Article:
Mild cognitive impairment and dementia are increasing as our population ages. Understanding modifiable risk factors associated with cognitive impairment can aid in planning interventions and reduce the burden of impairment in society. Understanding these risk factors at the earliest age possible will confer even greater benefits. The overall goal of the project is to assess the hypothesis that poorer performance in mid-life on a range of cognitive tests is associated with current and early life cardiovascular (CV) risk factors including hypertension, obesity, physical inactivity and dyslipidemia in a population of African-American and Caucasian young to middle-aged participants of the Bogalusa Heart Study who were also screened for CV risk factors as children.
Aim 1 : To explore the relationship between current neuropsychological functioning and current CV health and lifestyle risk factors in the young to middle-aged (range 23.8-43.5 years) population of a biracial Southern community, the Bogalusa Heart Study. This will be achieved by recruiting 200 individuals (50 of each race/gender group) of the current Bogalusa Heart Study screening and administering to them a battery of tests that assesses cognitive function. These tests include tests from the Wechsler Memory Scale, the Wechsler Adult Intelligence Scale and the Wide Range Achievement Test.
Aim 2 : To examine evidence of the influence early in life of CV risk factors and lifestyles from childhood to adulthood on current cognitive function in each of the four race/gender groups and in low and high CV risk groups. Longitudinal assessment of multiple screenings over time will be used. Information on current and early life CV risk factors is available on all individuals. Culturally appropriate staff members, community and church leaders and incentives will be used to assist with recruitment. Cognitive assessments of this type have not previously been performed on such a young, biracial population that has been well-researched since childhood. This unique opportunity will potentially show relationships between CV risk and cognitive function that have not been well understood in this age group. Additionally, the results of this study will add to our knowledge about when cognitive decline can be detected and when interventions should be planned. This study will explore the relationship between current neuropsychological functioning and both current and early life cardiovascular health and lifestyle risk factors in a young to middle-aged population. This will provide new information about these relationships in this age group and add to our knowledge about when these risk factors can affect neuropsychological functioning and when interventions should be planned. ? ? ? ?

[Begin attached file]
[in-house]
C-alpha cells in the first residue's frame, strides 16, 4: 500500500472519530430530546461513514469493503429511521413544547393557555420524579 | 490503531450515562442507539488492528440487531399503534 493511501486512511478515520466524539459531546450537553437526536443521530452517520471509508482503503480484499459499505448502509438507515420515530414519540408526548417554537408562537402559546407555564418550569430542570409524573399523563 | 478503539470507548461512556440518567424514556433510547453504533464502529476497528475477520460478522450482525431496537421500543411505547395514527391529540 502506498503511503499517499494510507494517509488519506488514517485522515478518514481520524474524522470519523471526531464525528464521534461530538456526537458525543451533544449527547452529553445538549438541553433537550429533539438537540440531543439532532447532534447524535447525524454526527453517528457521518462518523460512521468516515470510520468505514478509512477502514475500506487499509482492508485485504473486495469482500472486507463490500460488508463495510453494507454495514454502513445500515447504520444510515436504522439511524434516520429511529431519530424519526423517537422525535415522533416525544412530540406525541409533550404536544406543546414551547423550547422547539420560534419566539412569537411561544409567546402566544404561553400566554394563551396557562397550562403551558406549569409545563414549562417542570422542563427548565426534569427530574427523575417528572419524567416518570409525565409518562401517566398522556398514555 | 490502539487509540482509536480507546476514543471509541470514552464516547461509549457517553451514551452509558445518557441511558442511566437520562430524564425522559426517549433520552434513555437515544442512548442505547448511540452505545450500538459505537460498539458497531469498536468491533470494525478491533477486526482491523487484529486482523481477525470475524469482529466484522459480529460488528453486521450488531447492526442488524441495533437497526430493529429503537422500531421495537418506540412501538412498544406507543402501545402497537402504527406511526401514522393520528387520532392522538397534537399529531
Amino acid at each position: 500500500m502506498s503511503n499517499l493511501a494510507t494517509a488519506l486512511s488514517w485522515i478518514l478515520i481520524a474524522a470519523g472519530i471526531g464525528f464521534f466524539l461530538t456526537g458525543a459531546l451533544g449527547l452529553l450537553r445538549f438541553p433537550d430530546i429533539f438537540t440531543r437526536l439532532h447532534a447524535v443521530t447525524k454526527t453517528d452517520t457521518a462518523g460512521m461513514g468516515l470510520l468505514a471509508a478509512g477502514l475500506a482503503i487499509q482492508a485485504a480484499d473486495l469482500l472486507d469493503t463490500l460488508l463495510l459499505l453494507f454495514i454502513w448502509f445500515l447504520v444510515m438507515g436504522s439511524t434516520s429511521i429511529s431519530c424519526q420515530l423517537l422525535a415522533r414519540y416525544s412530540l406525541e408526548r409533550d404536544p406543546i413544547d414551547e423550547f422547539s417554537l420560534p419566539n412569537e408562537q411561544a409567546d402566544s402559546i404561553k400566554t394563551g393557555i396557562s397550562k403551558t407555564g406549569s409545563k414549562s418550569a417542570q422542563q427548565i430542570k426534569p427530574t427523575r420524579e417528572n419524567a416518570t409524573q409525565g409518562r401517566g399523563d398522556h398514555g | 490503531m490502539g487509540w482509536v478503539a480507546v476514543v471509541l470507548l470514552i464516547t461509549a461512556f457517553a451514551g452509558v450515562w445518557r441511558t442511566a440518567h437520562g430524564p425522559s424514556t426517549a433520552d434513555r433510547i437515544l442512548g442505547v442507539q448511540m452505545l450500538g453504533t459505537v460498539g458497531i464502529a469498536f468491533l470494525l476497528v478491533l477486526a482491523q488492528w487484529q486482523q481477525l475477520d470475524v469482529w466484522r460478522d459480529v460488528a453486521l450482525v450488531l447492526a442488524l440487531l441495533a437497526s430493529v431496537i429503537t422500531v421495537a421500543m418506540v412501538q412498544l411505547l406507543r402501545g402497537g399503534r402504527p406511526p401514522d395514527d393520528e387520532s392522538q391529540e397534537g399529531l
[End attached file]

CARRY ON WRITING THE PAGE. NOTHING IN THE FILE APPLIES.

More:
National Institute of Health (NIH)
National Institute on Aging (NIA)
Small Research Grants (R03)
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Neurological, Aging and Musculoskeletal Epidemiology (NAME)
Program Officer
Wagster, Molly V
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Tulane University
Public Health & Prev Medicine
Schools of Public Health
New Orleans
United States
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Gruneir, Andrea; Mor, Vincent; Weitzen, Sherry et al. (2007) Where people die: a multilevel approach to understanding influences on site of death in America. Med Care Res Rev 64:351-78